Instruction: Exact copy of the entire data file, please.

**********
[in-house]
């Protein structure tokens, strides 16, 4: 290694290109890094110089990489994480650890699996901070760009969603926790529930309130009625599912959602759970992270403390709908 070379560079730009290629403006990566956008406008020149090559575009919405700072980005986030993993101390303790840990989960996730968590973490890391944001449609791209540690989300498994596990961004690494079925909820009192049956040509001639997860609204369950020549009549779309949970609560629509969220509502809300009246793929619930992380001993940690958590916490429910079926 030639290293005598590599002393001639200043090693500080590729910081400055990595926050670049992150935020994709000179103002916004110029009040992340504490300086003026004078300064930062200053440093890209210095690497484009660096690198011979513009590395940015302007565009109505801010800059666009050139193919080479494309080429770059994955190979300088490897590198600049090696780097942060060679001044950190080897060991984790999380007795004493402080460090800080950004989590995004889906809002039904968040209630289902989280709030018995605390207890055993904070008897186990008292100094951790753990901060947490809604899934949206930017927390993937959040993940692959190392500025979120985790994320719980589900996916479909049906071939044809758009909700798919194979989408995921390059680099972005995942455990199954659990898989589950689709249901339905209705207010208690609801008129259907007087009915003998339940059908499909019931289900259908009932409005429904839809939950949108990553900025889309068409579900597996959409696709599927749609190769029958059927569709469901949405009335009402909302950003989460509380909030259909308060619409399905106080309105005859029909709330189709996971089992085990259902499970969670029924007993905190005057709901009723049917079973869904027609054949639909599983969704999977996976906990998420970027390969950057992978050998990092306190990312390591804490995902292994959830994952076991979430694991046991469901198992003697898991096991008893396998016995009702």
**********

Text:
[in-house]
């Protein structure tokens, strides 16, 4: 290694290109890094110089990489994480650890699996901070760009969603926790529930309130009625599912959602759970992270403390709908 070379560079730009290629403006990566956008406008020149090559575009919405700072980005986030993993101390303790840990989960996730968590973490890391944001449609791209540690989300498994596990961004690494079925909820009192049956040509001639997860609204369950020549009549779309949970609560629509969220509502809300009246793929619930992380001993940690958590916490429910079926 030639290293005598590599002393001639200043090693500080590729910081400055990595926050670049992150935020994709000179103002916004110029009040992340504490300086003026004078300064930062200053440093890209210095690497484009660096690198011979513009590395940015302007565009109505801010800059666009050139193919080479494309080429770059994955190979300088490897590198600049090696780097942060060679001044950190080897060991984790999380007795004493402080460090800080950004989590995004889906809002039904968040209630289902989280709030018995605390207890055993904070008897186990008292100094951790753990901060947490809604899934949206930017927390993937959040993940692959190392500025979120985790994320719980589900996916479909049906071939044809758009909700798919194979989408995921390059680099972005995942455990199954659990898989589950689709249901339905209705207010208690609801008129259907007087009915003998339940059908499909019931289900259908009932409005429904839809939950949108990553900025889309068409579900597996959409696709599927749609190769029958059927569709469901949405009335009402909302950003989460509380909030259909308060619409399905106080309105005859029909709330189709996971089992085990259902499970969670029924007993905190005057709901009723049917079973869904027609054949639909599983969704999977996976906990998420970027390969950057992978050998990092306190990312390591804490995902292994959830994952076991979430694991046991469901198992003697898991096991008893396998016995009702």